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Just Say No to Prescription Drug Price Controls

In a perverse misunderstanding of cause and effect, government regulators always seem to respond to their failures by calling for more of the same. If a policy fails to produce the desired effect, it must be because it didn’t go far enough. Education spending a failure? Spend more! Centralized health care costing too much? Centralize further! The ability to admit a mistake and reverse a bad policy seems to be one that government employees do not possess.

The latest example of this comes from the world of prescription medicine, with increasing support for the imposition of price controls on the market. While the Obama administration is good at spotting problems - such as the high cost of drugs - they habitually misdiagnose the cause of these problems, and as any good physician will tell you, a misdiagnosis invariably leads to a treatment that is, at best, ineffective and at worst, deadly.

Drug prices are high because of government-erected regulatory barriers. The process for getting a drug approved for sale on the market is absurdly long and costly, and this cost is reflected in consumer prices. Reforming this process would reduce prices swiftly and dramatically, but instead of taking this sensible approach, Hillary Clinton, Bernie Sanders, and the Obama Administration itself would rather go with the tried and failed method of price controls.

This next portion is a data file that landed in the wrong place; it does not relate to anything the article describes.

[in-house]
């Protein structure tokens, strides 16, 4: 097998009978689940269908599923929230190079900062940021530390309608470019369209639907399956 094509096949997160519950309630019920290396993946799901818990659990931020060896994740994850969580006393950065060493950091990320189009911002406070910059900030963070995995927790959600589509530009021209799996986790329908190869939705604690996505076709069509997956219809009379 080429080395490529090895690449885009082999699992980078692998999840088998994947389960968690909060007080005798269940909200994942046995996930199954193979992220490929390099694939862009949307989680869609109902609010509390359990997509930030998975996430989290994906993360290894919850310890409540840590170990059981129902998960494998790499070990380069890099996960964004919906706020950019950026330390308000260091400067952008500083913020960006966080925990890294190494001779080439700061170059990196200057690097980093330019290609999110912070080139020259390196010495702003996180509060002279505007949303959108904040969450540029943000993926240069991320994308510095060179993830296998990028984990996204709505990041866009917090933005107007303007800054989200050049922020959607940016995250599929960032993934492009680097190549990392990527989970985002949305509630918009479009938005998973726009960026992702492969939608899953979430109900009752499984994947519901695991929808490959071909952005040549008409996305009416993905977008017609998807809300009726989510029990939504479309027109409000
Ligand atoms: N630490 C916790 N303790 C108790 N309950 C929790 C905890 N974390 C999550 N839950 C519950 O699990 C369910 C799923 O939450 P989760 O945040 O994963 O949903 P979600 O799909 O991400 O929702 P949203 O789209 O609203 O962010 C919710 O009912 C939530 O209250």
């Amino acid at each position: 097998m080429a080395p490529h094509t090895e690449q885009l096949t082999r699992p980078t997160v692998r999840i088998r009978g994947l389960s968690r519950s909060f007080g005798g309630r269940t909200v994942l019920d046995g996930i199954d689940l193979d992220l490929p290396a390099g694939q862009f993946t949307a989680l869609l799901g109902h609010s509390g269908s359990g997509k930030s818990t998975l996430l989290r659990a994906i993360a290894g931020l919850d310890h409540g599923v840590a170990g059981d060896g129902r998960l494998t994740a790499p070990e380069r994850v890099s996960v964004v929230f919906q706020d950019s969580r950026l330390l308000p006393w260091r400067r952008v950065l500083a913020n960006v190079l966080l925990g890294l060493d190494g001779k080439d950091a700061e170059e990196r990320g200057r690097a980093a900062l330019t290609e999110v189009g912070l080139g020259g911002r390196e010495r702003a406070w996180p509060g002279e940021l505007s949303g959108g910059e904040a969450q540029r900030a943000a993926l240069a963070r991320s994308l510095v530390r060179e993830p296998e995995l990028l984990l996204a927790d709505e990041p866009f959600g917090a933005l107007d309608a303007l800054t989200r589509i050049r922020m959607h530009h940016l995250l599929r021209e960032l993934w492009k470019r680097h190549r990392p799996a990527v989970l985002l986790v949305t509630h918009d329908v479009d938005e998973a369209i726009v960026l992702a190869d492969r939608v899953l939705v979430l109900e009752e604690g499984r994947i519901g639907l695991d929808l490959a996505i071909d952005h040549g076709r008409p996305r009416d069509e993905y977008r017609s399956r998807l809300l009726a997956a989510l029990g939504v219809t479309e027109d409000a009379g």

All too often in economics, abstract theory finds itself in conflict with empirical data, a problem that is largely due to the impossibility of controlled testing in the social sciences. In the case of price ceilings, however, there can be no disagreement. What theory predicts and what we have actually seen when controls have been tried are exactly the same - crippling shortages.

In the 1970s, the government tried to address high gasoline prices by imposing a price ceiling, as well as temporary freezes on all prices and wages. The result was catastrophic, with rationing causing long lines at gas stations, and artificially created shortages in other sectors of the economy. With no ability to raise prices in response to increasing demand or decreasing supply, producers lose the incentive to produce, and the result is that consumers cannot get the goods they count on. This is especially disastrous in the market for prescription drugs, where availability of medicine is literally a matter of life and death.

An even more dramatic example comes from the Soviet Union, where central planners set prices with no ability to accurately know and understand market conditions. The resulting inefficiency caused both shortages and surpluses depending on in which direction the planners had miscalculated.

Anyone who expects producers to continue to operate despite taking a loss is fooling themselves. That’s simply not how business works. Take away the incentive to produce, and presto-chango! Production stops. The only way to ensure that production and consumption are kept in balance is through a freely floating price system, a system which ceases to function the minute government controls are introduced.

Trying to set the prices of prescription medicine by decree is madness that will see a drying up of supply and will require patients to wait in long queues in order to get the treatment they need. Instead, politicians should be focused on efforts to loosen FDA regulations and implement “right to try” laws to free up the market and encourage innovation.